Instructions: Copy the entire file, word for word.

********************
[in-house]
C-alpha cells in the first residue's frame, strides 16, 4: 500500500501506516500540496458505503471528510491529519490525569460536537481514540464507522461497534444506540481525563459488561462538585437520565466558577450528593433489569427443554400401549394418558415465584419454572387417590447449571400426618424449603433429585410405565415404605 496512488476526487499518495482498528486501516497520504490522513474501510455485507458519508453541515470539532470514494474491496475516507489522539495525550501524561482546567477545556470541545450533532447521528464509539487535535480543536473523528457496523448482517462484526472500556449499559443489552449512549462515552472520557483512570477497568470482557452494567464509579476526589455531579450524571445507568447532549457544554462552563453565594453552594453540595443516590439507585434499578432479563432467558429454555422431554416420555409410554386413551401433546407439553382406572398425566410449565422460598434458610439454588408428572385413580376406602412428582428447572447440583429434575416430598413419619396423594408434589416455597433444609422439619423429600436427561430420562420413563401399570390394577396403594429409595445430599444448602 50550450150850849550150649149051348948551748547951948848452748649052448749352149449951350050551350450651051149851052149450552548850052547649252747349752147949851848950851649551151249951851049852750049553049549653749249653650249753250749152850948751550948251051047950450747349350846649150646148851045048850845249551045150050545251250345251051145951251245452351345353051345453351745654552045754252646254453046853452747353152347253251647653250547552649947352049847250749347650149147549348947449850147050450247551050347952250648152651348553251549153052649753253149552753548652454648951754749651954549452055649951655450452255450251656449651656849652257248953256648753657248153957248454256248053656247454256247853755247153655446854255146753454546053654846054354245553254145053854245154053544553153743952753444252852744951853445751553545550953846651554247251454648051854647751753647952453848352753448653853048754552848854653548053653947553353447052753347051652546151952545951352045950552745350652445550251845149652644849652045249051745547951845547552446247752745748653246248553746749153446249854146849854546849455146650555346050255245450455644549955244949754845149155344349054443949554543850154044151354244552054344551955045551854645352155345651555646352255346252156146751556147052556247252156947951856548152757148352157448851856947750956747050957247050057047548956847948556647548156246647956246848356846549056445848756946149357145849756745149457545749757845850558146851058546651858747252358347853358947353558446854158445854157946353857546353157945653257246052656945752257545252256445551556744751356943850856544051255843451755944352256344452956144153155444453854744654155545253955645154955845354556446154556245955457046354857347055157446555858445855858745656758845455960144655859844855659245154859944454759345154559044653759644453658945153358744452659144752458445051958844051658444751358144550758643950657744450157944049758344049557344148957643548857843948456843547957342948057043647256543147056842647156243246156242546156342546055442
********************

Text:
[in-house]
C-alpha cells in the first residue's frame, strides 16, 4: 500500500501506516500540496458505503471528510491529519490525569460536537481514540464507522461497534444506540481525563459488561462538585437520565466558577450528593433489569427443554400401549394418558415465584419454572387417590447449571400426618424449603433429585410405565415404605 496512488476526487499518495482498528486501516497520504490522513474501510455485507458519508453541515470539532470514494474491496475516507489522539495525550501524561482546567477545556470541545450533532447521528464509539487535535480543536473523528457496523448482517462484526472500556449499559443489552449512549462515552472520557483512570477497568470482557452494567464509579476526589455531579450524571445507568447532549457544554462552563453565594453552594453540595443516590439507585434499578432479563432467558429454555422431554416420555409410554386413551401433546407439553382406572398425566410449565422460598434458610439454588408428572385413580376406602412428582428447572447440583429434575416430598413419619396423594408434589416455597433444609422439619423429600436427561430420562420413563401399570390394577396403594429409595445430599444448602 50550450150850849550150649149051348948551748547951948848452748649052448749352149449951350050551350450651051149851052149450552548850052547649252747349752147949851848950851649551151249951851049852750049553049549653749249653650249753250749152850948751550948251051047950450747349350846649150646148851045048850845249551045150050545251250345251051145951251245452351345353051345453351745654552045754252646254453046853452747353152347253251647653250547552649947352049847250749347650149147549348947449850147050450247551050347952250648152651348553251549153052649753253149552753548652454648951754749651954549452055649951655450452255450251656449651656849652257248953256648753657248153957248454256248053656247454256247853755247153655446854255146753454546053654846054354245553254145053854245154053544553153743952753444252852744951853445751553545550953846651554247251454648051854647751753647952453848352753448653853048754552848854653548053653947553353447052753347051652546151952545951352045950552745350652445550251845149652644849652045249051745547951845547552446247752745748653246248553746749153446249854146849854546849455146650555346050255245450455644549955244949754845149155344349054443949554543850154044151354244552054344551955045551854645352155345651555646352255346252156146751556147052556247252156947951856548152757148352157448851856947750956747050957247050057047548956847948556647548156246647956246848356846549056445848756946149357145849756745149457545749757845850558146851058546651858747252358347853358947353558446854158445854157946353857546353157945653257246052656945752257545252256445551556744751356943850856544051255843451755944352256344452956144153155444453854744654155545253955645154955845354556446154556245955457046354857347055157446555858445855858745656758845455960144655859844855659245154859944454759345154559044653759644453658945153358744452659144752458445051958844051658444751358144550758643950657744450157944049758344049557344148957643548857843948456843547957342948057043647256543147056842647156243246156242546156342546055442